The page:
On Friday, August 3, 1492, a half hour before sunrise, three ships slipped out of the harbor at Palos, Spain. It was the beginning of one of the great sea voyages of history—an attempt to reach the East Indies by sailing westward around the globe. The three ships were the Nina, the Pinta, and the Santa Maria. The leader of the expedition, of course, was Christopher Columbus.
Although Columbus did not achieve his original objective, he accomplished something even greater—the discovery of the New World, a virtually unknown continent. His achievement is chronicled in this fascinating document, an abridgment of the ship's log (the original has never been discovered) made a generation later by Bartolomé de las Casas (1474-1566), whose father had sailed with Columbus on his second voyage.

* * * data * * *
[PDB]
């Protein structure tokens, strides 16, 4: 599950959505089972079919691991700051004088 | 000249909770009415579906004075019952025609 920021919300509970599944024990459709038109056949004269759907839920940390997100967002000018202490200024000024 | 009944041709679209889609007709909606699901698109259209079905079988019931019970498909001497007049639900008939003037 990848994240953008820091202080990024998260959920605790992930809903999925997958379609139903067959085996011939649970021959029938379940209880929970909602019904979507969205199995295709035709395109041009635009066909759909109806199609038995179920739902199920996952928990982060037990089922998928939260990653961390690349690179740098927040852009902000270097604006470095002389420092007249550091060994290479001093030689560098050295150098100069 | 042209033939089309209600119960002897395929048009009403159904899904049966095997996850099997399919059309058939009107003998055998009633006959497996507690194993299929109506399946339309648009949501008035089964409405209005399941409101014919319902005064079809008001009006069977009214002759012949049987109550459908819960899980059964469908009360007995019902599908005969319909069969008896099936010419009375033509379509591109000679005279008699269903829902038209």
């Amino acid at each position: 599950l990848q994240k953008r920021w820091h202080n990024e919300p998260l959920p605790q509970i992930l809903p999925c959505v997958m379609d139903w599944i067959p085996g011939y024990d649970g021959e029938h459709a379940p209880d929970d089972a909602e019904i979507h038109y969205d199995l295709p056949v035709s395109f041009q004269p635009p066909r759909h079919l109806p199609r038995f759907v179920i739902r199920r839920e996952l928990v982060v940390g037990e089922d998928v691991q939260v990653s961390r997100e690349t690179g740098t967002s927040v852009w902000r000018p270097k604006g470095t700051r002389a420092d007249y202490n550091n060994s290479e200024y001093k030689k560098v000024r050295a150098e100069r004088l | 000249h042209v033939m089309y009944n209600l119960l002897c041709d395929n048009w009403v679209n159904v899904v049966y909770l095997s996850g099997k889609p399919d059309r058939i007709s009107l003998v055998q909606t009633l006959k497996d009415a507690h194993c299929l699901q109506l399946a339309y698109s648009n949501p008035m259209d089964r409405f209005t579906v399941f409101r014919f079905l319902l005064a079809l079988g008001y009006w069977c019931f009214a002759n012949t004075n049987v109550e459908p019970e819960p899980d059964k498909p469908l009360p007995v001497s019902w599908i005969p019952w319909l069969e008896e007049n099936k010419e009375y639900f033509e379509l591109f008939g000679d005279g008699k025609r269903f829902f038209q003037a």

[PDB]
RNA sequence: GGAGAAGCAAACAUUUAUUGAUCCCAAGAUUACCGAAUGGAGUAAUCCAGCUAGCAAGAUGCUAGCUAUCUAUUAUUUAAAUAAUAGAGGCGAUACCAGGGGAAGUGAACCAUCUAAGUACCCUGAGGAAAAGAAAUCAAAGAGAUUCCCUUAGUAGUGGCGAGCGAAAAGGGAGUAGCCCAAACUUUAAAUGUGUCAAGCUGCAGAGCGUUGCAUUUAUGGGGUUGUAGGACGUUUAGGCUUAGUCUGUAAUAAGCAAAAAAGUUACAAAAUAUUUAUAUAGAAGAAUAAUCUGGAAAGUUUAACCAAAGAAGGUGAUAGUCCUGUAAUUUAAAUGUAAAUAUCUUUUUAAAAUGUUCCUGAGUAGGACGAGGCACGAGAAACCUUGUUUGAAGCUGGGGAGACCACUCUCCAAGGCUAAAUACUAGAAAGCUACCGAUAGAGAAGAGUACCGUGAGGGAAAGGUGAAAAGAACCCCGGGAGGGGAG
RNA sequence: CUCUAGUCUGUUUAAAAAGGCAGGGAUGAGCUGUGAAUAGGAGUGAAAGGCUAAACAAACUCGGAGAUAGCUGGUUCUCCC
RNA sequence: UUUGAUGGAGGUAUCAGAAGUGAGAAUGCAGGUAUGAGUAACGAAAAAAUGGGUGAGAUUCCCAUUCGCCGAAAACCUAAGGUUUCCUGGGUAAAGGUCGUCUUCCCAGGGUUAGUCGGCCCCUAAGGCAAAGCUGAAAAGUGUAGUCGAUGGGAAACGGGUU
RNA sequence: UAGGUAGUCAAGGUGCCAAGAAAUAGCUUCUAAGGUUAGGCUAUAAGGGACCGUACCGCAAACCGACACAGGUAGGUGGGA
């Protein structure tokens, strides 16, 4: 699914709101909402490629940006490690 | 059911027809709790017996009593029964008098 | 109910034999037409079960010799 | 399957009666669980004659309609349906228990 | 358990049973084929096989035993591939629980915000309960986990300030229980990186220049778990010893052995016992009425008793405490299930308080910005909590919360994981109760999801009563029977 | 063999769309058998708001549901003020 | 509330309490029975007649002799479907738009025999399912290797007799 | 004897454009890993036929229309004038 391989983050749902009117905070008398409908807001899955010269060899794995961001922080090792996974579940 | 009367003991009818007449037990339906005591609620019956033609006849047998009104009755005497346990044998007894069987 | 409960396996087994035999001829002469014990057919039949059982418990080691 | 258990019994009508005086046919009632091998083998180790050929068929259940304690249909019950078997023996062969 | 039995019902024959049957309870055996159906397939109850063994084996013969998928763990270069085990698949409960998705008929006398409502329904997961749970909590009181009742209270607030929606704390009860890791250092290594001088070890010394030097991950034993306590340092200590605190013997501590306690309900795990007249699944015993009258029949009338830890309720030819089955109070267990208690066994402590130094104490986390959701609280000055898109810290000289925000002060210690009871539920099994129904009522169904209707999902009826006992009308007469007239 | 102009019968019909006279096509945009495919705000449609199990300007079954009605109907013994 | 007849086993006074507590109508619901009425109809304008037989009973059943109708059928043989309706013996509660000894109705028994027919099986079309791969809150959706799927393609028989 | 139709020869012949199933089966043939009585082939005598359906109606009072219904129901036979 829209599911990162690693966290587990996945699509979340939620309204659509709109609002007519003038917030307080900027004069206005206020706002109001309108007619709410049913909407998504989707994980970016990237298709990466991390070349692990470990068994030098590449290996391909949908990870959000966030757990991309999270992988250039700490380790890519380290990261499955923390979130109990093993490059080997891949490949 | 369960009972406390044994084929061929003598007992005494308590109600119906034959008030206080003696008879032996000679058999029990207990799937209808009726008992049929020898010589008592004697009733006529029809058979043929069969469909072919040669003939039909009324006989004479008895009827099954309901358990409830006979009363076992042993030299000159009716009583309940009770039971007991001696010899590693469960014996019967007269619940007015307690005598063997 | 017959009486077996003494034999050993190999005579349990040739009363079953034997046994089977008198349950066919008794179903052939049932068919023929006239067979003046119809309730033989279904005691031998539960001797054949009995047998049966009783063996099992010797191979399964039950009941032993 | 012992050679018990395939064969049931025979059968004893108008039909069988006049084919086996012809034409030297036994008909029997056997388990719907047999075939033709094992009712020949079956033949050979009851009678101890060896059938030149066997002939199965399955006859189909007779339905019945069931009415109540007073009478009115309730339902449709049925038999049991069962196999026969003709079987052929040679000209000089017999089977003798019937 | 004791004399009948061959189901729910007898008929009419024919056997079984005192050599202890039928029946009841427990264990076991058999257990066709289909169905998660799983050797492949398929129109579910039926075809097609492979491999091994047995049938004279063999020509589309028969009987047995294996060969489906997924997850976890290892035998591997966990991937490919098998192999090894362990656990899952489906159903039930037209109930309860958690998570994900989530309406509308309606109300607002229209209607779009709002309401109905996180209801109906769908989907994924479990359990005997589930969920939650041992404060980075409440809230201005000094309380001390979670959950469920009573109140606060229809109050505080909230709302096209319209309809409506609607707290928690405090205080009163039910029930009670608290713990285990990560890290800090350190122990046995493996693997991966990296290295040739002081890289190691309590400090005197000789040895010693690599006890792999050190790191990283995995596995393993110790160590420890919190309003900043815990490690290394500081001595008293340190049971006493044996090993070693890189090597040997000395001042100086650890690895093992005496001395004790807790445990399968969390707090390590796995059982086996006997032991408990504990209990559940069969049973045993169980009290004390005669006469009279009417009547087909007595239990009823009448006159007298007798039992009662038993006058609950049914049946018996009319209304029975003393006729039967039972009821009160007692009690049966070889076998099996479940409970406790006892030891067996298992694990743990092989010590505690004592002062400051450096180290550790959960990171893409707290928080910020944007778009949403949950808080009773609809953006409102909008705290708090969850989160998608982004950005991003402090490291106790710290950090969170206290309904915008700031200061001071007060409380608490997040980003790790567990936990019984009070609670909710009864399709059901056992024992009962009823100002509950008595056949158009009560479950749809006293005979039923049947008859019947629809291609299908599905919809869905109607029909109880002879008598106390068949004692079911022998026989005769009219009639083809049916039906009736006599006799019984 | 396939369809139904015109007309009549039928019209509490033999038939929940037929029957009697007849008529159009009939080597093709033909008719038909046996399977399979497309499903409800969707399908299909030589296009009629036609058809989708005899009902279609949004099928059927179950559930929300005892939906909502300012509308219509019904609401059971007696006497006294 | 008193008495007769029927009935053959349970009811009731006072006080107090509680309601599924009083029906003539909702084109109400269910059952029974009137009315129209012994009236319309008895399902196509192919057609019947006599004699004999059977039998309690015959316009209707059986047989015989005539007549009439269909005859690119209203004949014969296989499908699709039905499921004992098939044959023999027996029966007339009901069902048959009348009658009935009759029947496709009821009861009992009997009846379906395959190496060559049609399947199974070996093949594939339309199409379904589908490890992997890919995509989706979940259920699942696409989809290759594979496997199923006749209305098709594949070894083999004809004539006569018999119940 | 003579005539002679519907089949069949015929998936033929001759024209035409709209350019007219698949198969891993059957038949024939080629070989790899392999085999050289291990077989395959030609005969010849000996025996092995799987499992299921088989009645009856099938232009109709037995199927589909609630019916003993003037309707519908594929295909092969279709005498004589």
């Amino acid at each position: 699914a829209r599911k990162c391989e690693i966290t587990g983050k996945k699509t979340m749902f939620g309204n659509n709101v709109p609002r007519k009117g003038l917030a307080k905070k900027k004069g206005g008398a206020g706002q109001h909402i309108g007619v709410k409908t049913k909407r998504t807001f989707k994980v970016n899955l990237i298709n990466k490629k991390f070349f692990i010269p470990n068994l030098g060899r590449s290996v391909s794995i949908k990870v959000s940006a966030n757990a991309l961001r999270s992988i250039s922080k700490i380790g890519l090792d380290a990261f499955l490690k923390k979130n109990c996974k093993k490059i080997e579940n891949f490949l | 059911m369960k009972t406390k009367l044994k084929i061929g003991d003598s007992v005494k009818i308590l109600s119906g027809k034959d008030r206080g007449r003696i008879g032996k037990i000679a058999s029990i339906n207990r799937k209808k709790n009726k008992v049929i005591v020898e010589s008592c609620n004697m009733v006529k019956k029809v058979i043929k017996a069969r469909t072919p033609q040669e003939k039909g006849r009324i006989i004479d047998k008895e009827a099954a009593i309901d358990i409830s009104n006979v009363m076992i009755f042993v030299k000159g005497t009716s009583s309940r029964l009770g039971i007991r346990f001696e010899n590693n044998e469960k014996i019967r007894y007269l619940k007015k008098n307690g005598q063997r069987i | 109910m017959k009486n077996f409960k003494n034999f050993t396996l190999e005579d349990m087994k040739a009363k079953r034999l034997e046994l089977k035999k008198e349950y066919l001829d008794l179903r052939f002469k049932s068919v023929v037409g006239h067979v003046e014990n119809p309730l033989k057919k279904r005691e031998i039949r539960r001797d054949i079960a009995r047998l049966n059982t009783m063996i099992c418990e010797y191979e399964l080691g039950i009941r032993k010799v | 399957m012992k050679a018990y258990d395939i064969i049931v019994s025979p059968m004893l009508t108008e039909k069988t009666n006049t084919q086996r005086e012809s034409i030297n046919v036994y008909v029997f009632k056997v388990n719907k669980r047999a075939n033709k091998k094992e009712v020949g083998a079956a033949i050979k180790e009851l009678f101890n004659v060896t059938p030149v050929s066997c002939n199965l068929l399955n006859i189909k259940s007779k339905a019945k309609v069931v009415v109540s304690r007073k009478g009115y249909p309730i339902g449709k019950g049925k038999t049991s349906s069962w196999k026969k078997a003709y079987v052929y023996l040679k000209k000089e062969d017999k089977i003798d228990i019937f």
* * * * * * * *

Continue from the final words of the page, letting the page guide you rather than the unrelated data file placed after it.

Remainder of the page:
The log brings vividly to life the day-to-day experience of being aboard a ship sailing into the unknown. As the weeks dragged on, the crew became frightened and discouraged and wanted to turn back. Fortunately, Columbus was able to reassure the men and they sailed on. After nearly six weeks at sea, the crew reported seeing terns and other land-based birds. In the days following they sighted more birds, river weeds, crabs, and other signs that their journey was near an end. Finally, on the morning of October 12, 1492, a lookout spied land—an island in the Bahamas.
This edition of the log concludes here with the appearance of natives who welcomed Columbus and his men as messengers from heaven. Forty-four sepia illustrations, including a number from rare sources, enhance this absorbing text, translated into English and set into large type for young readers. However, readers of all ages will enjoy this unique record of history's greatest expeditions.